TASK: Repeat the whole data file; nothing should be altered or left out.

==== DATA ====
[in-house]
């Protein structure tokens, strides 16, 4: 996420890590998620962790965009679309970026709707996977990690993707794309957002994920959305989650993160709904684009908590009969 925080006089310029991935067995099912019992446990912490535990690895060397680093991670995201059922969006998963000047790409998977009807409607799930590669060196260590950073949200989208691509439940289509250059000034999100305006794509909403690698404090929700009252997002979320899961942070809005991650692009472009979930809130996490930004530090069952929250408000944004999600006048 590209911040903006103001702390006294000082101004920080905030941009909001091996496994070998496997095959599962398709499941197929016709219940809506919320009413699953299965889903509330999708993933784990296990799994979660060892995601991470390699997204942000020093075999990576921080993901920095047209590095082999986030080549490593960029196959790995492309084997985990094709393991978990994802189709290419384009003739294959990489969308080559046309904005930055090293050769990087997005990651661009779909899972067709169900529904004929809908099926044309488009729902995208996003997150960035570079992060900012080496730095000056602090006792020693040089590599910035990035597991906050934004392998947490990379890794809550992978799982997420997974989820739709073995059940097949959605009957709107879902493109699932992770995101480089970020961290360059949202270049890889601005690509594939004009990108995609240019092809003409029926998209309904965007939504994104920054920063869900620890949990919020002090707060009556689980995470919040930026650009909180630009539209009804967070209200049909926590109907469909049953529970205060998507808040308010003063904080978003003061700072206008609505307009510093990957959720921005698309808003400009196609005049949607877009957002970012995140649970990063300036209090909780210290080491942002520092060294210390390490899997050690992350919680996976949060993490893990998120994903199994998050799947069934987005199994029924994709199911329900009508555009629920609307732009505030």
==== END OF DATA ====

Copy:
[in-house]
């Protein structure tokens, strides 16, 4: 996420890590998620962790965009679309970026709707996977990690993707794309957002994920959305989650993160709904684009908590009969 925080006089310029991935067995099912019992446990912490535990690895060397680093991670995201059922969006998963000047790409998977009807409607799930590669060196260590950073949200989208691509439940289509250059000034999100305006794509909403690698404090929700009252997002979320899961942070809005991650692009472009979930809130996490930004530090069952929250408000944004999600006048 590209911040903006103001702390006294000082101004920080905030941009909001091996496994070998496997095959599962398709499941197929016709219940809506919320009413699953299965889903509330999708993933784990296990799994979660060892995601991470390699997204942000020093075999990576921080993901920095047209590095082999986030080549490593960029196959790995492309084997985990094709393991978990994802189709290419384009003739294959990489969308080559046309904005930055090293050769990087997005990651661009779909899972067709169900529904004929809908099926044309488009729902995208996003997150960035570079992060900012080496730095000056602090006792020693040089590599910035990035597991906050934004392998947490990379890794809550992978799982997420997974989820739709073995059940097949959605009957709107879902493109699932992770995101480089970020961290360059949202270049890889601005690509594939004009990108995609240019092809003409029926998209309904965007939504994104920054920063869900620890949990919020002090707060009556689980995470919040930026650009909180630009539209009804967070209200049909926590109907469909049953529970205060998507808040308010003063904080978003003061700072206008609505307009510093990957959720921005698309808003400009196609005049949607877009957002970012995140649970990063300036209090909780210290080491942002520092060294210390390490899997050690992350919680996976949060993490893990998120994903199994998050799947069934987005199994029924994709199911329900009508555009629920609307732009505030």